Skip to main content

BMW M6 Gran Coupe: An M6 with two more doors, or a more stylish M5?

BMW is showing off its M6 Gran Coupe before the car’s official debut at the Detroit Auto Show. Just as the regular 6 Series Gran Coupe wraps 6 Series Coupe mechanicals in new sheetmetal, this performance version is essentially a “four door coupe” version of the M6 Coupe.

As with other BMW M models, turning a Gran Coupe into an M6 involves an injection of power and technology. The M6 Gran Coupe will get the 4.4-liter, twin-turbocharged V8 used in the M6 Coupe, M6 Convertible, and M5. In the Gran Coupe, it makes the same 560 horsepower and 502 pound-feet of torque.

The V8 is mated to BMW’s seven-speed M Double-Clutch automated manual transmission, which features Launch Control, Low Speed Assistance to (hopefully) keep the transmission from feeling jerky at parking lot speeds, and an engine start-stop function.

Completing the drivetrain is the Active M Differential, an electronically-controlled rear differential that works with the M6’s stability control to shift power between individual wheels depending on conditions.

With all of that equipment deployed, BMW says the M6 Gran Coupe will sprint from 0 to 62 mph in (0 to 100 kph) in 4.2 seconds, and reach an electronically-limited top speed of 155 mph (189 mph with the M Driver’s Package). That’s the same 0 to 62 mph time as the M6 Coupe, and a slightly faster time than the M6 Convertible (4.3 seconds) and the M5 sedan (4.4 seconds).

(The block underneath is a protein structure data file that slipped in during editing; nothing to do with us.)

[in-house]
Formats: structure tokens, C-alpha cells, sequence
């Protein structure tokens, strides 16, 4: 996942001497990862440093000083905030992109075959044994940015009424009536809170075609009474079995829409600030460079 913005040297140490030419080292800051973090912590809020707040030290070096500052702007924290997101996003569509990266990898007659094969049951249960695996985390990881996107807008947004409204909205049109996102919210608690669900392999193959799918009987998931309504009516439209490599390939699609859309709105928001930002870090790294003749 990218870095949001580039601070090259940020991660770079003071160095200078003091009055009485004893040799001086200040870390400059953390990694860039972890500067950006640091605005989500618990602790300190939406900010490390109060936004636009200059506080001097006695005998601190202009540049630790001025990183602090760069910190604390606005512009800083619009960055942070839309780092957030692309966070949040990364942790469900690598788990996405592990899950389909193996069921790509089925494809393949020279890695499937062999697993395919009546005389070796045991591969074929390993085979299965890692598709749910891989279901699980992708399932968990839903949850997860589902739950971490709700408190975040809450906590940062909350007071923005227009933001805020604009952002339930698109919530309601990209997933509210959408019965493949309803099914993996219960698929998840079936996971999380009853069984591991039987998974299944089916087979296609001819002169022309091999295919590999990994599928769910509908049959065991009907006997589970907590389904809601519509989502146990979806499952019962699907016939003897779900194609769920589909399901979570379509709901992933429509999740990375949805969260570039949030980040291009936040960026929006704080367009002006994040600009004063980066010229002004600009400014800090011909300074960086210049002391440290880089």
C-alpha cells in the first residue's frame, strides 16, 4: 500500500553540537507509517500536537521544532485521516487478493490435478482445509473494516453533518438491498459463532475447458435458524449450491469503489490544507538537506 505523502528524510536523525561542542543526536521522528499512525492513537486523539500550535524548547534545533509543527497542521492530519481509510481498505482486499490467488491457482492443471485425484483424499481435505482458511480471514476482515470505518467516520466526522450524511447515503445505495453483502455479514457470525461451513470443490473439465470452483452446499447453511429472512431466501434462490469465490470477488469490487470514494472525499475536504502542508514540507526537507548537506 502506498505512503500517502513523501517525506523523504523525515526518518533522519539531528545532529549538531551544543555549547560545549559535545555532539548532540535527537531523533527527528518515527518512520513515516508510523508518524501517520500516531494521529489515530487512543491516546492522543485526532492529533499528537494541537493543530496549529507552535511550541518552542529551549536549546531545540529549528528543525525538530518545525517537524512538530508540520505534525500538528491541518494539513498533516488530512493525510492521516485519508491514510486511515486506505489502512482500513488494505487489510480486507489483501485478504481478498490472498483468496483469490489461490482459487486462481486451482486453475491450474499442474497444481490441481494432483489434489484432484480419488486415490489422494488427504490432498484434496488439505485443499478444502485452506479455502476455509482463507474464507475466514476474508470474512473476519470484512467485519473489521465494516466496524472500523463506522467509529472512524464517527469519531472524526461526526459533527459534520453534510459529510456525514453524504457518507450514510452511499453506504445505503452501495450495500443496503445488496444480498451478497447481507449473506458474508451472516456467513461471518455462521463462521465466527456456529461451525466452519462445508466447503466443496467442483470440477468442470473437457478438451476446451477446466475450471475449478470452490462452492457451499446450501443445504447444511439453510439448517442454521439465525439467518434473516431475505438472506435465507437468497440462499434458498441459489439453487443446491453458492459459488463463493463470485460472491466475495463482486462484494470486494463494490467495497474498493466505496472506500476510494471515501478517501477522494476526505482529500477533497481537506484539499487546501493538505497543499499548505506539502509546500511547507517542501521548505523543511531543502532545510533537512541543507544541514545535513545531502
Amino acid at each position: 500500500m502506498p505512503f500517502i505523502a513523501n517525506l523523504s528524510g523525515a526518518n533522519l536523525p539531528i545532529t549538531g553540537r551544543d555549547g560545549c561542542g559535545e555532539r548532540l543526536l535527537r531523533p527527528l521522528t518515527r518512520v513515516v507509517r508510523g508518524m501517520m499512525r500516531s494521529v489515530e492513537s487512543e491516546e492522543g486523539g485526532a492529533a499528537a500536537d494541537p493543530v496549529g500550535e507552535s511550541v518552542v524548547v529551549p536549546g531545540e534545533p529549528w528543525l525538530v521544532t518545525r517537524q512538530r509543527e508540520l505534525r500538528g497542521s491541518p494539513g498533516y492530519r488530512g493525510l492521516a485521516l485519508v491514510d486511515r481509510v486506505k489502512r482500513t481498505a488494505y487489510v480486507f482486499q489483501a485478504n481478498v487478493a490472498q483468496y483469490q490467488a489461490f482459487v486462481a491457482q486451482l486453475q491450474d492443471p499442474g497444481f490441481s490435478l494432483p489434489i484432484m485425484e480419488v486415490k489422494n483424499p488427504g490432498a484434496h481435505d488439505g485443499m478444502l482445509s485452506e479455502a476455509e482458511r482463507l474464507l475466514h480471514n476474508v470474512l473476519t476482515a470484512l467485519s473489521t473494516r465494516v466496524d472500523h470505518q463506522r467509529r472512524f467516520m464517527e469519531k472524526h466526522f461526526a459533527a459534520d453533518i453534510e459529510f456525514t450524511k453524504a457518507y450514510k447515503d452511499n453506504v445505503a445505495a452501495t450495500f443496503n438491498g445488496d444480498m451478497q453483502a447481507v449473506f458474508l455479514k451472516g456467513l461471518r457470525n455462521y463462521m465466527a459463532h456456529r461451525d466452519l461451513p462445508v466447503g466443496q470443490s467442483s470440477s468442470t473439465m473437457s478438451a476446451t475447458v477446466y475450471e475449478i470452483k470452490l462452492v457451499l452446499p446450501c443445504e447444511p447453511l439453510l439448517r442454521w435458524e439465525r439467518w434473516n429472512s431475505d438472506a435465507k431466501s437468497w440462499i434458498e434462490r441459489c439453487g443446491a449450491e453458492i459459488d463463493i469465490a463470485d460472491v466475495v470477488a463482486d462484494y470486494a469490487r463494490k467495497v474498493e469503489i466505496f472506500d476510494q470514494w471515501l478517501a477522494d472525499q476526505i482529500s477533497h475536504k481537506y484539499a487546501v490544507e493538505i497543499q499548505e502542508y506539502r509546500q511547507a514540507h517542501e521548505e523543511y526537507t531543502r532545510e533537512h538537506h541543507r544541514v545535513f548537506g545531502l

As with those other M models, the M6 Gran Coupe comes with plenty of electronic assistants to help its driver get around corners without crashing. These include the aforementioned Dynamic Stability Control, Dynamic Damper Control mapping, M Servotronic, and a Drivelogic controller for the transmission. All of these functions can be controlled with buttons placed around the shifter. The driver’s preferred settings can be activated with the “M” buttons on the steering wheel.

If that sounds like a tech overload, there are even more features that have nothing to do with performance. The M6 Gran Coupe is available with everything from night vision to a “Soft Close Automatic” setting for the doors.

Entertainment features include a Bang & Olufsen High End Surround Sound System and smartphone integration. Safety features include: Park Distance Control, Lane Departure and Lane Change Warning, Speed Limit Info, and a rearview camera.

Despite all of the tech under the skin, a passersby might mistake this M6 for a less-opulent 640i Gran Coupe. BMW’s M models have always been restrained, and this one is no different. Visual changes include more aggressive front and rear fascias, unique 20-inch wheels, and the traditional M vents on the front fenders. The Gran Coupe also gets the M6 Coupe’s carbon fiber-reinforced plastic roof.

The M6 Gran Coupe will go on sale in May 2013. American pricing has not been announced, but the Gran Coupe will sell for 128,800 euros in Germany. Anyone who can come up with the cash will have a tough choice: The Gran Coupe, M6 Coupe, and M5 sedan are essentially the same car underneath, so it will all come down to styling preference.